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UN Climate Negotiations 2022

The Road to Sharm el-Sheikh

© Nataliia Blazkho/Unsplash


This November, at the United Nations climate summit (COP 27) in Sharm el-Sheikh, Egypt, representatives from nearly 200 countries will seek to raise global ambition and accelerate national action on climate change to meet the goals of the Paris Agreement. Leading up to the summit, mid-year climate negotiations taking place in Bonn, Germany in June are an important opportunity for building momentum and preparation.

» Mid-year climate negotiations will be in Bonn, Germany from 6-16 June 2022
» UNFCCC COP 27 will be in Sharm el-Sheikh, Egypt from 7-18 November 2022

U.N. Framework Convention on Climate Change

Learn more about this session on the UNFCCC website »

The Conference of the Parties (COP) refers to the annual meeting of the 197 parties of the 1992 United Nations Framework Convention on Climate Change (UNFCCC). This year’s meeting in Sharm el-Sheikh, Egypt is the 27th annual COP to advance the shared objective of tackling climate change.

In Bonn, Conservation International will engage with key decision makers and global stakeholders to begin implementing commitments made during the U.N. climate conference held in Glasgow, Scotland last November (COP 26) — and help set the groundwork for COP 27 and accelerated climate action by governments and the private sector.

Conservation International’s engagement focuses on elevating the role of nature-based solutions to climate change — such as protecting forests, mangroves and peatlands — to both limit global warming and help communities adapt to climate change. At the 2022 mid-year talks in Bonn, Conservation International and our partners will co-host an event on the role of blue carbon ecosystems — such as mangroves, tidal marshes and seagrasses — in addressing climate change, an essential element of work under the U.N. Convention on Climate Change (UNFCCC). During the event, Conservation International and partners will discuss the cross-cutting climate benefits of blue carbon ecosystems, and the opportunities to strengthen their inclusion in nationally determined contributions (NDCs), greenhouse gas inventories, and across U.N. Conventions through technical assistance, research support and financing.



Bonn: From Commitment to Action — Blue Carbon’s Role in Climate, Biodiversity and Nationally Determined Contributions

  • Time/Date: Tuesday, June 14, 6:30-8:00pm (CEST)
  • Location: Berlin meeting room, World Conference Center Bonn (Plenary Building)

Coastal ecosystems, including mangroves, seagrasses and tidal marshes, are critical to mitigating climate impacts and improving human well-being. A moderated panel of experts will discuss the benefits of blue carbon ecosystems — including climate mitigation and adaptation, biodiversity benefits, and more — and opportunities to strengthen their inclusion in global climate goals through technical assistance, research support, and financing.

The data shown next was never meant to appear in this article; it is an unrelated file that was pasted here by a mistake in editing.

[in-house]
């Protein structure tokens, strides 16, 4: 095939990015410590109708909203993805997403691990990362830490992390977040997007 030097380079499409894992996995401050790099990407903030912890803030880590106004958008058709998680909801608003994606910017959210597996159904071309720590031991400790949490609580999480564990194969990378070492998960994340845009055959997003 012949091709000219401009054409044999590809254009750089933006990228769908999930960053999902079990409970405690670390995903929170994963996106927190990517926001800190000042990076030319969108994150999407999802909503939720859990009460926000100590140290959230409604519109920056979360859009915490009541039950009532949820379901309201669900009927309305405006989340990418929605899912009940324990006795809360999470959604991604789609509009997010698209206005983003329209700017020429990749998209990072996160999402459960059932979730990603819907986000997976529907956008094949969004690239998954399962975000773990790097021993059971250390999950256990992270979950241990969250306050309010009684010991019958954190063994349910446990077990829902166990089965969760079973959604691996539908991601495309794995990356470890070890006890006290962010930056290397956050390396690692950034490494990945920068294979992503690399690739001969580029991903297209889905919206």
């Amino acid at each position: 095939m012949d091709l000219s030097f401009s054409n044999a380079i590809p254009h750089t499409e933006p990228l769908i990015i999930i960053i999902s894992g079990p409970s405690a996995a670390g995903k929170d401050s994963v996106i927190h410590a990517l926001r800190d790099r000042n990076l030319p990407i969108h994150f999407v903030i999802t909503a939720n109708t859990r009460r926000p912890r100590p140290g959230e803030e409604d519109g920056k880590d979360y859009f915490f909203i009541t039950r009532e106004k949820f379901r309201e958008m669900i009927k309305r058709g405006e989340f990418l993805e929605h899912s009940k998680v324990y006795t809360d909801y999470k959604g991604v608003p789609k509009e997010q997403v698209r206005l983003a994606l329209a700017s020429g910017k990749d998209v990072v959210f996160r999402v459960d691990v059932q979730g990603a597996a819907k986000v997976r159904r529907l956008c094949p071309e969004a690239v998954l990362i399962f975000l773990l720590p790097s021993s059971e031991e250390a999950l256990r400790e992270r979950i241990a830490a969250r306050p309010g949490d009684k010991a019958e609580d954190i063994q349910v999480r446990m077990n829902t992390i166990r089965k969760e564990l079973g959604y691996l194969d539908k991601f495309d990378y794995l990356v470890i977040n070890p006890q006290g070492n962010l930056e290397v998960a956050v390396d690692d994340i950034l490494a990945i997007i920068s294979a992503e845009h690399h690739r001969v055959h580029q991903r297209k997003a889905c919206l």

Speakers: The event will feature high-level opening remarks, followed by a moderated panel. Panelists include government representatives from countries engaged in blue carbon policy and implementation efforts. They will speak to the challenges and successes they have faced in accelerating blue carbon conservation and restoration work in their countries, including the enabling factors and current gaps that parties under the UNFCCC can work to address.

For more details, please contact Jill Hamilton at



During formal negotiations of the Paris Agreement at both the mid-year talks in Bonn and the upcoming COP in Sharm el-Sheikh, Conservation International will advise countries on the need to ensure that support and incentives for accelerating nature-based climate action are delivered. Solutions that protect nature must be included in the remaining implementation guidance for international cooperative mechanisms, as well as in discussions on agriculture, adaptation and the ocean’s role in addressing climate change. We will also advise on how to capture the critical role of nature in the global process that is evaluating progress toward the Paris Agreement’s goals through 2023.

The session in Bonn also sets the stage for critical discussions on climate adaptation, justice, finance and accountability. Conservation International coordinates with partners representing diverse sectors to galvanize action on these issues — both in and outside of the negotiation rooms. Continuing these conversations throughout the year is imperative to achieving success at COP 27 in November.

Natural climate solutions, which are essential to the Paris Agreement’s goals, provide opportunities for countries to increase their climate ambition; they must be part of countries’ nationally determined contributions and complement Paris Agreement mechanisms. Harnessing the full potential of nature to mitigate climate change — and help communities adapt to its impacts — is critical to the success of the Paris Agreement.

Our approach

Conserving nature is critical to achieving the Paris Agreement’s goals. Protecting, sustainably managing and restoring natural ecosystems, such as forests and wetlands, can provide at least 30 percent of the global action needed to limit average temperature rise to 1.5 degrees Celsius (2.7 degrees Fahrenheit). Yet, nature conservation currently receives only 3 percent of global climate finance.

Nature remains among the most effective — and cost-effective — climate solutions. A recent U.N. climate report shows that three actions — reducing the destruction of forests and other ecosystems; restoring ecosystems; and improving the management of working lands, such as farms — are among the top five most effective strategies for cutting climate-warming carbon. Protecting and restoring nature is also necessary to achieve most of the Sustainable Development Goals (SDGs), a series of 17 global goals established in 2015. Nature conservation can directly and materially improve the lives of billions of people around the world. As stewards of lands that contain almost a quarter of the world’s land-based carbon, Indigenous peoples and local communities are on the front lines of climate change. To recognize the importance of these stakeholders, Conservation International works to connect Indigenous peoples and local communities to funding, training and technology, helping to secure their land rights so that protecting nature also protects their livelihoods.